Grid of 9 paintings between concrete pillars with bright reds and blues.
Hazel Belvo, Honey Locust series, 2013 –2020. Courtesy Minnesota Museum of American Art.

Belvo’s work speaks of endurance and answers the question implied with the exhibition title: why do we endure? For Love. 

For Love adds up to a passionate statement of self in time. The exhibition appeals to our shared human sense of embodiment and relationality. As a woman at sixty, I received Belvo’s life-sized works of female-bodied figures as if meeting friends, relatives, and even myself.

White gallery space with tile floors and artwork hung on walls with large painting of person down the hall
View of the exhibition Hazel Belvo: For Love, 2023-2024. Courtesy Minnesota Museum of American Art.

My college-aged child and male spouse also described a deeply personal, almost physical experience of Belvo’s work. In particular, Hazel and Rachel with Magical Objects (1994), a self-portrait of Belvo holding an infant, moved all three of us with its tenderness, humor, and vital energy. The figure seems to be caught in a moment both casual and celebratory, the way life happens. We stood before it quite a while: here was a marker in time, an emblem of a moment that we all experience, whether parent or child or aunt or friend or caregiver. We have all been held in infancy and we have grown and survived to become the one capable of lifting another up. And so it goes on. All of this came to us in one painting of the more than forty works of Belvo’s art in For Love

Although I would describe very few of the works in For Love as narrative art, Belvo is a wonderful storyteller and I have known her as such for ten years. We first met to discuss the exhibition history of her ex-husband and life-long friend, the Ojibwe painter George Morrison, who died in 2000. Her stories about George and her catalogic memory of his work, their shared life, and the occasional intertwining of their careers are fascinating. However, in important ways, Belvo’s history of Morrison’s career also lives outside the story of her own life’s work. Because I had heard some of Belvo’s stories when I was writing about her tree project, I received For Love as an illustration of her biography as I had heard her tell it. But you don’t have to know a thing about Belvo to get a sense of her life in For Love. A few inclusions of cultural references and the way we see figures age in portraits tell a life story to anyone who visits this exhibit, and that is one of its delights. The titles and notes in the exhibit fill with Hazel’s stories, the tragic, tender, truthful moments that were endured and are celebrated through the practice of a dedicated and extraordinary artist.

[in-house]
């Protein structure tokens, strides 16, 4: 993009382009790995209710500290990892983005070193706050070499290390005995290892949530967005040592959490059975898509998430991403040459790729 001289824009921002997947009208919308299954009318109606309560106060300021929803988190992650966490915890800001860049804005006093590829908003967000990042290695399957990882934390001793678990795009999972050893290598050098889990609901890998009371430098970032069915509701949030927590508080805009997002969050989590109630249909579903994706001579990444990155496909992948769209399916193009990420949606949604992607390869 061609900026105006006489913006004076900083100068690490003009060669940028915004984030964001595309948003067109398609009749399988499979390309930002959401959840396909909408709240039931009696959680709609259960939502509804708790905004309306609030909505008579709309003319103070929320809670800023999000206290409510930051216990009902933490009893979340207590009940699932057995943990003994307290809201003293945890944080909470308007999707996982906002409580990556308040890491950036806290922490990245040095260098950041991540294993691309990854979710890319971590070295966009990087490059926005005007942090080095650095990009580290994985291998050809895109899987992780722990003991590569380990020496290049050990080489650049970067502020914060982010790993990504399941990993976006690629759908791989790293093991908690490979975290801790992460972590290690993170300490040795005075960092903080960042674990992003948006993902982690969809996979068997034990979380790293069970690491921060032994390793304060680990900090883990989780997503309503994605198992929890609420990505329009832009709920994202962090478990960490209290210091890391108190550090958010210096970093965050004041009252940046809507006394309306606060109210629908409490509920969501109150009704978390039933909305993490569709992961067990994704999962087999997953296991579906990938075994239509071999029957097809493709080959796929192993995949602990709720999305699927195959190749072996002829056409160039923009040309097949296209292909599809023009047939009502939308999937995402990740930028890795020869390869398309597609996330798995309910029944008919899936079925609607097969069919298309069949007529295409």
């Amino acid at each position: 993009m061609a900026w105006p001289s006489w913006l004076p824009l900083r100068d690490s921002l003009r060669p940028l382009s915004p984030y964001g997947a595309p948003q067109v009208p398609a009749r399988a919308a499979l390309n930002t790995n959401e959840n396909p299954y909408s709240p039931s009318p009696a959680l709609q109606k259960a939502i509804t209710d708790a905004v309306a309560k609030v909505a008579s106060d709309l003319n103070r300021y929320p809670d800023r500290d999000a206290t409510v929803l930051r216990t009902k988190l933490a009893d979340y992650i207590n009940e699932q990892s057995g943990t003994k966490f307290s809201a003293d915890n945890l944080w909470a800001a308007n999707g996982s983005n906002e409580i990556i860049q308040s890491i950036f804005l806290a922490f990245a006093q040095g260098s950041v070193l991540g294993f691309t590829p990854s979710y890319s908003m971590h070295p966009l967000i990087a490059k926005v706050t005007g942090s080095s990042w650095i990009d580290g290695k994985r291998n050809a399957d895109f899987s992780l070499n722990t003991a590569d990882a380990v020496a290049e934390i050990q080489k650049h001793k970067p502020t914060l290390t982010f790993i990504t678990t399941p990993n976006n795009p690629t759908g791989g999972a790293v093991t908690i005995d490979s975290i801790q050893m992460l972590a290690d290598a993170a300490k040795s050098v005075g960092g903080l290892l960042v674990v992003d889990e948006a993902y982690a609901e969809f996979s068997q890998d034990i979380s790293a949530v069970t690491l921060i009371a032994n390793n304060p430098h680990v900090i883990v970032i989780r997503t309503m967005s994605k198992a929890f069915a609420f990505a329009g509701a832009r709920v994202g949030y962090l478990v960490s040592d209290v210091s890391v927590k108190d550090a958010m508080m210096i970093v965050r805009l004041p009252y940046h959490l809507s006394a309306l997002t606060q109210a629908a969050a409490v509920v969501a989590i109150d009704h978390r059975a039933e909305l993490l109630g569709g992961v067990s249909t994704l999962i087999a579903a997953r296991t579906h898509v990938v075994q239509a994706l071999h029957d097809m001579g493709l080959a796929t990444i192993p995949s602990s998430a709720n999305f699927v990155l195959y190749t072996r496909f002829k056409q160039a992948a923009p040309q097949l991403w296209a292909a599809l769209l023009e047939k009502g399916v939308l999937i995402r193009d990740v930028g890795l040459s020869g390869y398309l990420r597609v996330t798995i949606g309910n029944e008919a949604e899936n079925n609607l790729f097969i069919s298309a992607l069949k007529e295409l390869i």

For Love feels like a gift, both from and to the artist. While the M has given a rare retrospective to a living Minnesota legend, Belvo gives visitors moments where we can consider the many varieties of deep love, deep grief, empathy and amazement and those artworks ask only that we stand there with them a moment, that we stand together in being human.

Minimal abstract painting of plants in pastel colors, against pale pink gallery wall
Hazel Belvo, Rose Tree for Joe, 1976. Courtesy Minnesota Museum of American Art.

Hazel Belvo: For Love is on view at the Minnesota Museum of American Art November 4, 2023 – May 26, 2024. → More information

Heid E. Erdrich

Heid E. Erdrich ​is the author of numerous collections, including Little Big Bully (Penguin, 2020); Curator of Ephemera at the New Museum for Archaic Media (Michigan State University Press, 2017) and four other collections. She edit​ed​ New Poets of Native Nations (Graywolf Press, 2018). ​Heid has received two Minnesota Book Awards, as well as fellowships and awards from the ​Library of Congress, ​National Poetry Series, Native Arts and Cultures Foundation, Loft Literary …   read more